Triphase Accelerator’s TRPH-222, an anti-CD22 antibody-drug conjugate (ADC) for the treatment of patients with lymphoma, has been dosed in the first patient in a Phase I clinical trial. [1]

Triphase Accelerator, a company developing novel therapeutics for the treatment of cancer, obtained the worldwide rights to further develop TRPH-222, a drug originally developed by Catalent’s subsidiary Redwood Bioscience using a proprietary SMARTag® bioconjugation technology.

In addition, Celgene has obtained the option to acquire all rights to the program as part of an expanded strategic collaboration.

TRPH-222 is a novel, site-specific antibody-drug conjugate (ADC) targeting CD22, a B-cell-restricted sialo-glycoprotein that is an important modulator of B-cell signaling and survival, and is expressed on nearly all B-cell malignancies. CD22 is a clinically validated ADC target with potential in Non-Hodgkin lymphoma (NHL) and acute lymphoblastic leukemia (ALL).

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The compound itself combines a humanized antibody, modified for site-specific conjugation to a cytotoxic payload using Hydrazino-Pictet-Spengler (HIPSTM) chemistry and a proprietary linker. Pre-clinical data have shown that this optimization of payload placement and linker composition, combined with the stability afforded by HIPS chemistry, leads to better tolerability and expanded therapeutic index.

Gentle and highly-reproducible
“The conjugation chemistry employed is extremely stable, likely contributing to the excellent pharmacokinetics and tolerability observed in preclinical studies. Furthermore, the novel linker, 4AP, imparts resistance to efflux through the multidrug resistance protein 1 (MDR1/P-glycoprotein), which suggests that patients who have developed drug resistance through prior therapies might benefit from treatment with TRPH-222,” explained Penelope Drake, Director of R&D at Catalent.

“The SMARTag® bioconjugation technology provides optimized site-specific protein-modification and linker technologies, while GPEx® cell line development technology were engineered to coexpress the antibody along with the formylglycine-generating enzyme (FGE) that enables site-specific bioconjugation. FGE targets a 6 amino acid consensus sequence encoded at the C-terminus of the antibody heavy chain and converts a cysteine residue within that sequence to an aldehyde-bearing formylglycine residue that is poised for bioorthogonal conjugation,” she explaned.

“This enzymatic conversion occurs cotranslationally and is nearly quantitative (>95%) even with high titer antibodies. The antibody is purified using standard methods and is ready for bioconjugation with no additional processing requirements. The one-step bioconjugation process uses proprietary HIPS chemistry, which results in a stable carbon-carbon bond between antibody and linker/payload. The reaction is simple, gentle, and highly-reproducible, with no downstream column purification steps required,” added Drake, who is an advisory board member of this journal.

Multi-center Open-label trial
The Phase I clinical trial is a multi-center, open-label study of TRPH-222 monotherapy in patients with relapsed and/or refractory B-cell non-Hodgkin lymphoma (NHL). The study will be conducted in two stages. The first stage is a dose-escalation stage which is followed by a and dose-expansion stage.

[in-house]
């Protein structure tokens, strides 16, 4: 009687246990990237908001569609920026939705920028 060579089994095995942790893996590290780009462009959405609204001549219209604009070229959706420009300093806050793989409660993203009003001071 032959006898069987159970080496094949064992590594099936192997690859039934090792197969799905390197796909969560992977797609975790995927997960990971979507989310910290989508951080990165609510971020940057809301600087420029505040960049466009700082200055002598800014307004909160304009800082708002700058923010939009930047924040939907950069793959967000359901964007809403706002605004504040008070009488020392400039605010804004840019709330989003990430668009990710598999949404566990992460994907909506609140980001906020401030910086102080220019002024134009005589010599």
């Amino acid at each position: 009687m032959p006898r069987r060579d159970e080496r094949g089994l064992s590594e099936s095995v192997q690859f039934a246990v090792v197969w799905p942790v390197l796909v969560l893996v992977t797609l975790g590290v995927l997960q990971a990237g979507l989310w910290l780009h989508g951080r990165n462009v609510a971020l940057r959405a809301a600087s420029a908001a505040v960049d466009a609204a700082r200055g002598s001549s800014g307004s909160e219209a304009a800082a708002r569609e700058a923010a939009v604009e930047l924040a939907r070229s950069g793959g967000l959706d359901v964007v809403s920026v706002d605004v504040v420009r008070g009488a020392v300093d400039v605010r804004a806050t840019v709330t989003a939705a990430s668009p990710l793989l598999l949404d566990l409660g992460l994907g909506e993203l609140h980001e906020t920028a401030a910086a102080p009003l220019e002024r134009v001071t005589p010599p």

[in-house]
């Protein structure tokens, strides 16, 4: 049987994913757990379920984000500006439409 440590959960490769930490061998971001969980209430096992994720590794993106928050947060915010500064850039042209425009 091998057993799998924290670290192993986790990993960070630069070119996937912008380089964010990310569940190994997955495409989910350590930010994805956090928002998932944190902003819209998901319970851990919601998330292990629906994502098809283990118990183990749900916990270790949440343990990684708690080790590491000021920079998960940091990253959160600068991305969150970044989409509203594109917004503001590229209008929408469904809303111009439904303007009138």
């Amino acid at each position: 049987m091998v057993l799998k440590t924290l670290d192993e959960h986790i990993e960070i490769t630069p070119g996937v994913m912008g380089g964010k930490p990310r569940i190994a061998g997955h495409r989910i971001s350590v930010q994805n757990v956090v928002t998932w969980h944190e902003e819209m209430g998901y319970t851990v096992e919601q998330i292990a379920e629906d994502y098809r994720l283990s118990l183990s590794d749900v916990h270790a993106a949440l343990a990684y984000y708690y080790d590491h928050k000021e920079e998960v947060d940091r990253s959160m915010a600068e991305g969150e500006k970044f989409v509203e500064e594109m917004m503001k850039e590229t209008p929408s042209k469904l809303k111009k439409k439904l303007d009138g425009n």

Phase I trials represent the first application of a new drug or drug combination to humans and as such are the foundation of a successful clinical drug development process, including TRPH-222.[2]

The main goal of the phase I trial is to establish the recommended dose and/or schedule of TRPH-222 for a future phase II trial. The guiding principle for dose escalation in the phase I trial is to avoid exposing too many patients to subtherapeutic doses while, at the same time, preserving safety and maintaining rapid accrual. [2]

The study is currently enrolling patients at sites in the U.S. and Canada, including Roswell Park Cancer Center, University of Pennsylvania, Ohio State University, Sarah Cannon Research Institute, Princess Margaret Cancer Centre and Jewish General Hospital.

Additional sites are planned to support the dose-expansion stage.

Mike Riley
Photo 1.0: Mike Riley, Vice President and General Manager, Catalent Biologics.

“We are thrilled to advance the first SMARTag® ADC into human clinical trials and evaluate its potential for better tolerability and an expanded therapeutic index as compared to conventional ADCs” said Dr. Mathias Schmidt, Executive Vice President and Head of Research & Development of Triphase Accelerator.

“We look forward to assessing the potential clinical benefit of TRPH-222 in patients with relapsed/refractory B-cell lymphoma and remain convinced that this molecule can play an important role in the future treatment of lymphoma”.

“We are excited to see Triphase Accelerator reach this important milestone with TRPH-222,” added Mike Riley, Vice President and General Manager, Catalent Biologics.

“The SMARTag® technology has the potential to create ADCs with significantly higher tolerability and expanded therapeutic index. The improved conjugate stability and biophysical characteristics of TRPH-222 has translated to improved tolerability in preclinical testing, and we look forward to further validation in the clinic,” he concluded

[1] Study of TRPH-222 in Patients With Relapsed and/or Refractory B-Cell Lymphoma – NCT03682796
[2] Le Tourneau C1, Lee JJ, Siu LL. Dose escalation methods in phase I cancer clinical trials. J Natl Cancer Inst. 2009 May 20;101(10):708-20. doi: 10.1093/jnci/djp079. Epub 2009 May 12. [PubMed][Article]

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